Last year’s men’s champion, Alexander Legkov (RUS), didn’t have to deal with Northug, but was impressive while blowing Cologna off the snow on the final day. He was a solid, yet unspectacular 11th on the opening weekend – perhaps a good sign given he was unable to hold his early form through the 2011 campaign.
Notably, Finn Matti Heikkinen has pulled out with an injury. According to Langrenn.com the 2011 World Champion injured his eye tripping over a billboard. While he did not get stitches, the resulting laceration was “glued” by a doctor, and racing poses a risk of infection. Heikkinen will rest 3-4 days.
For the North Americans, Harvey and Kershaw are both podium contenders. Kris Freeman (USA) is a step behind, but with a good weekend, the top-15 is definitely a possibility.
For the women, Randall could be looking for a top-10 or better, especially after her career-best 8th place finish in the 10km in Sjusjoen. Classic sprinting is not her forte, but she has improved steadily. If she can advance to the semis, she will be in position to put her ever-improving distance skiing to work.
Liz Stephen (USA) also had a strong opener. Decidedly not a sprinter, Stephen will have some ground to make up, but she is certainly capable of a top-30 overall.
A dark horse for the Americans is Holly Brooks. An excellent all-arounder, Brooks could also be in the running for the top-30 if she has her best races.
On the Canadian side, sprinters Chandra Crawford and Perianne Jones get their first taste of World Cup action in 2012. Crawford has improved her classic sprinting, and will look to qualify and advance out of the semis, and Jones will be aiming for the same.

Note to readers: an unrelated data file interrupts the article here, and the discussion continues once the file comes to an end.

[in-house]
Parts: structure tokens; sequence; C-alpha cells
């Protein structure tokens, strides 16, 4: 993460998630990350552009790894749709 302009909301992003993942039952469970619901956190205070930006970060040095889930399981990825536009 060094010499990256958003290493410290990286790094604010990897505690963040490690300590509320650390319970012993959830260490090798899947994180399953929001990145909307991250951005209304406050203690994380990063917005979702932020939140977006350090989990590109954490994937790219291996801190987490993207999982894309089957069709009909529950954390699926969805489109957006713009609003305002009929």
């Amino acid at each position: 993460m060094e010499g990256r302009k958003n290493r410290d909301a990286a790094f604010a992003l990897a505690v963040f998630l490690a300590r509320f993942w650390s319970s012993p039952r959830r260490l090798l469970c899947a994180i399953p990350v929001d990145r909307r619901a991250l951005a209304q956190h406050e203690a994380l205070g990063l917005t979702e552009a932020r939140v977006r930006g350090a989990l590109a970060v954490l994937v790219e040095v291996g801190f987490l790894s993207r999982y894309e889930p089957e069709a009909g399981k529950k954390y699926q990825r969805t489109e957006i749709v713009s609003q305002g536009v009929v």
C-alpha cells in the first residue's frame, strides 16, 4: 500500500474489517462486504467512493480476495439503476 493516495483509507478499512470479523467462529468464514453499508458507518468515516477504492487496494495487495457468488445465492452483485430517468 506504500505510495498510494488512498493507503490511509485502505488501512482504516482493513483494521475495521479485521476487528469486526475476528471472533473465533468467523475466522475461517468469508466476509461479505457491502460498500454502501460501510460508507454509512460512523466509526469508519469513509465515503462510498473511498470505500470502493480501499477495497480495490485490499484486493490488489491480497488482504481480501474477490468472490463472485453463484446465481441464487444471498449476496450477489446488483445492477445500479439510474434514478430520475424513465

Both women are stronger sprinters, so the weekend will be an opportunity to build fitness through distance racing.
Alysson Marshall, on her first major World Cup tour, will be picking up valuable experience.
Ida Sargent (USA) is a strong classic sprinter, and could surprise on the opening day. She had a rough weekend in Sjusjoen, and will need better form to advance to the heats.
Noah Hoffman and Tad Elliott, both distance specialists for the US will not excel on Friday, but both should move up over the course of the weekend. Veteran Lars Flora will also take to the line for the US. Accomplished in all disciplines and distances, Flora is well suited for the mini-tour format. He will probably not be in the mix for the top-30, but with good races, can be a solid US presence.
Canada also brings Ivan Babikov, Kevin Sandau, Drew Goldsack and Graham Nishikawa to Finland.
Sandau is looking for experience, while veteran Babikov will likely provide entertaining commentary on his sprint prowess via twitter before charging up the standings, and into the top-30 in the distance races.
With a weekend of World Cup racing out of the way, Justin Wadsworth, Canadian Head Coach, sees the Ruka Triple as a key element of the season.
“This weekend is big as it will set the tone for how each athlete can handle sprints, as well as both skating and classic distance races,” Wadsworth wrote to FasterSkier in an email. “By Sunday it should show overall fitness as well.”
Wadsworth said he expects all of his athletes to complete the entire weekend.
- 10. Newell
- 27. Hamilton
- 38. Freeman
- 7. Randall
- 32. Brooks
- 5. Kershaw
- 8. Harvey
- 19. Valjas
- 29. Crawford
- 36. Jones
- 24. Freeman
- 11. Randall
- 26. Stephen
- 36. Brooks
- 3. Harvey
- 14. Kershaw
- 24. Babikov
Topher Sabot is the editor of FasterSkier.